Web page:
Two women with Hawaii ties have been nominated to top positions at the U.S. Department of Housing and Urban Development in the nation's capital.
President Barack Obama nominated Nani Coloretti for the position of HUD's deputy secretary, where she will be second-in-command, overseeing day-to-day operations and 9,000 employees. Erika Moritsugu was nominated for the position of Assistant Secretary for Congressional and Intergovernmental Relations at HUD.
U.S. Sen. Brian Schatz called Coloretti "the right person for the job and I am confident she will do well as Deputy Secretary. I, like many in Hawaii'i, am proud of her accomplishments and hope she is confirmed quickly."
"It's always a pleasure to see women from Hawaii being recognized for their commitment to service and their leadership qualities," said U.S. Sen. Mazie Hirono. "Nani will bring a wealth of experience to this job and I look forward to working with her once confirmed."
Coloretti is the Assistant Secretary for Management at the U.S. Department of Treasury, where she has worked in various positions since 2009. She previously held various public service posts in the city of San Francisco, including budget director. She was a budget analyst for the Department of Public Safety in the State of Hawaii from 1991 to 1992. Coloretti grew up in Kapahulu and graduated from Iolani School.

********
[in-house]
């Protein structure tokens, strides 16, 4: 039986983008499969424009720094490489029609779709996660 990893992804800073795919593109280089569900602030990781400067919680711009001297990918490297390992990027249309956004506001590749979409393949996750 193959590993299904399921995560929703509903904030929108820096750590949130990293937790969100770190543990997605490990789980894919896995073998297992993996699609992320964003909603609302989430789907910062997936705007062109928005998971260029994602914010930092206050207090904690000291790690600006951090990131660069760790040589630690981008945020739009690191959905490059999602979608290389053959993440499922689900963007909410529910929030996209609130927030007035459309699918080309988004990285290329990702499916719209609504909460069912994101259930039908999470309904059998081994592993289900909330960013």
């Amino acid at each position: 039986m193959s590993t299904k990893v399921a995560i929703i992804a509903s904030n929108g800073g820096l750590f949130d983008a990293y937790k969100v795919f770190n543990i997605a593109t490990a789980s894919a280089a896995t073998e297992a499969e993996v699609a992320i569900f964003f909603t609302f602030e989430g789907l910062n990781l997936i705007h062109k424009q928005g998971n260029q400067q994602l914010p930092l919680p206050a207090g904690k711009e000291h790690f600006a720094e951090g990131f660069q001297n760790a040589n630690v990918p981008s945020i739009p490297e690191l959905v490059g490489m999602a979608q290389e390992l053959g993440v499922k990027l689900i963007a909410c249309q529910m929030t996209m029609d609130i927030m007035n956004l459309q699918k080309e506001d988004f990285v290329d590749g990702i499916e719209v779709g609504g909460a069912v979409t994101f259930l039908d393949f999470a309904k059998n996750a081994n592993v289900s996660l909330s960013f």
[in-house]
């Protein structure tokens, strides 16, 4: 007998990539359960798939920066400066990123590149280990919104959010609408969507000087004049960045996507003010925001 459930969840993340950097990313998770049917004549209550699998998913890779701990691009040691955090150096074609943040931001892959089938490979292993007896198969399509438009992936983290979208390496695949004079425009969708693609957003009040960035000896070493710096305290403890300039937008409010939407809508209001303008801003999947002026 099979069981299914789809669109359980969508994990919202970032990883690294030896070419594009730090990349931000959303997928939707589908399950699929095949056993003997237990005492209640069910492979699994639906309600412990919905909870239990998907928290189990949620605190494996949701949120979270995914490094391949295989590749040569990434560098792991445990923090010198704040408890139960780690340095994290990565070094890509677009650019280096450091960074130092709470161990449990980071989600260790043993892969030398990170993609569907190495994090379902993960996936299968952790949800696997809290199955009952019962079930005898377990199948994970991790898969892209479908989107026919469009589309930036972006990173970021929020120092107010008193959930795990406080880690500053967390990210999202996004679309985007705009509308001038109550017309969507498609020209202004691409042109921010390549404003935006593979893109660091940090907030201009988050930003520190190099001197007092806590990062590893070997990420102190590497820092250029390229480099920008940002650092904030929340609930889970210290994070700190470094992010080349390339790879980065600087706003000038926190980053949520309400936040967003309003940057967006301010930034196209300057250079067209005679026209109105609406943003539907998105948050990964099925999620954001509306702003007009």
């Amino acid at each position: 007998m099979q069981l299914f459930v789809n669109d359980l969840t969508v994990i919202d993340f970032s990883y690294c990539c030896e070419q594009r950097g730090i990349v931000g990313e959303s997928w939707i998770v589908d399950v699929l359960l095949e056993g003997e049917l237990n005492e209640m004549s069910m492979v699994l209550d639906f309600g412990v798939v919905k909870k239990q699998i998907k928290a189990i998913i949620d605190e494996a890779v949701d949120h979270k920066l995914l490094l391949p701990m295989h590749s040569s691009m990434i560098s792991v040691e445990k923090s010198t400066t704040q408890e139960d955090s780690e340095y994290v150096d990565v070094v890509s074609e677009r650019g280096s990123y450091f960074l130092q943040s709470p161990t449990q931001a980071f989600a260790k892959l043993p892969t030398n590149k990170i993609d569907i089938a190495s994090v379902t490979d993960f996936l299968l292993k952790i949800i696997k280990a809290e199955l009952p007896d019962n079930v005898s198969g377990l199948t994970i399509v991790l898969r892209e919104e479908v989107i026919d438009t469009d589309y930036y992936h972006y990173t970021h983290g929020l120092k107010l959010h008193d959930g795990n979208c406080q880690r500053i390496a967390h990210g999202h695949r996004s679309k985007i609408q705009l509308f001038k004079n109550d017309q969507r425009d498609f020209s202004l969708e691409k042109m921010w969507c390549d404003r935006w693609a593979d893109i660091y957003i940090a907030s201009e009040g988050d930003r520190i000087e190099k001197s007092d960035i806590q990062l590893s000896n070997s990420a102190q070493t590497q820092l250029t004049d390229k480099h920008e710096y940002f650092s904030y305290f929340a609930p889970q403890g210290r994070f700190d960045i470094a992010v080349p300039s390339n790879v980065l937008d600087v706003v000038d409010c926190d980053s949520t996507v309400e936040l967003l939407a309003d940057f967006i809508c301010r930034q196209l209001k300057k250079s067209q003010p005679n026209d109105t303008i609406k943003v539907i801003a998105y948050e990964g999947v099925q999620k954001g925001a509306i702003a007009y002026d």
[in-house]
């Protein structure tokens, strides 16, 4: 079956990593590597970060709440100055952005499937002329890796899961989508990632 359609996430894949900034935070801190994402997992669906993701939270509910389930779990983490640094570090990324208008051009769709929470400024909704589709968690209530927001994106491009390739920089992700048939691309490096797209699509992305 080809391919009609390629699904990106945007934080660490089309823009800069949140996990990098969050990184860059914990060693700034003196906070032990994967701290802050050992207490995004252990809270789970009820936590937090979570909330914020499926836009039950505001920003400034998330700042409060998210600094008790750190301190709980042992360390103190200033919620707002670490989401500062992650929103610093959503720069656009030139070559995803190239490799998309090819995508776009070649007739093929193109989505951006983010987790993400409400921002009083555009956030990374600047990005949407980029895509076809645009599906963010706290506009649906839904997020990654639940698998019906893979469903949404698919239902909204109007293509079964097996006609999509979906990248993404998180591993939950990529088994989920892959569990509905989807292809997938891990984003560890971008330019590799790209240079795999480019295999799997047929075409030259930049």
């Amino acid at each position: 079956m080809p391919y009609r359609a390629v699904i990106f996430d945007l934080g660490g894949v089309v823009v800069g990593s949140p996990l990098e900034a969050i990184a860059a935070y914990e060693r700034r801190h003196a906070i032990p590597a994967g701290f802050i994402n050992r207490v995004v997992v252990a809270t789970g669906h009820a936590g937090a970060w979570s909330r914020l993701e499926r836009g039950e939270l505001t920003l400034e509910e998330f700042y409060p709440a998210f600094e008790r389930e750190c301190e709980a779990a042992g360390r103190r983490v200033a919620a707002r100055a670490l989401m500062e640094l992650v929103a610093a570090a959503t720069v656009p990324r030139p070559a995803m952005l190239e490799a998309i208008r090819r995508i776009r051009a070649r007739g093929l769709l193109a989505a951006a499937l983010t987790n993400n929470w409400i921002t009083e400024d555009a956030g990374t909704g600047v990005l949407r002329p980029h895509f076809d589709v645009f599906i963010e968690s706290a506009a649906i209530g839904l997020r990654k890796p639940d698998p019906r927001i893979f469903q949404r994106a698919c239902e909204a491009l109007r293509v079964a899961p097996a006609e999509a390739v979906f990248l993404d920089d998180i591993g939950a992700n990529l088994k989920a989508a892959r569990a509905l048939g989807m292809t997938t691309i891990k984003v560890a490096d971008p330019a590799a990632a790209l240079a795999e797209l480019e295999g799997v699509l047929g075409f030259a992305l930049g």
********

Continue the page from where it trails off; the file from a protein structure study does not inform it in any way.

"I've known Erika for many years and look forward to her confirmation," said Hirono. "She will bring unique experience to the job. From serving as the Deputy Legislative Director for Senator Akaka to working for the U.S. Department of Agriculture Food Safety and Inspection Service to her time at the Prosecuting Attorney's office for the City and County of Honolulu, Erika brings tremendous skill and talent to all that she undertakes."
Moritsugu is the Deputy Assistant Director for Legislative Affairs at the Bureau of Consumer Financial Protection. Prior to that, Moritsugu was the Deputy Legislative Director for U.S. Senator Daniel Akaka from 2010 to 2012. She is a former Honolulu deputy city prosecutor.
Both women must be confirmed to their posts by the U.S. Senate.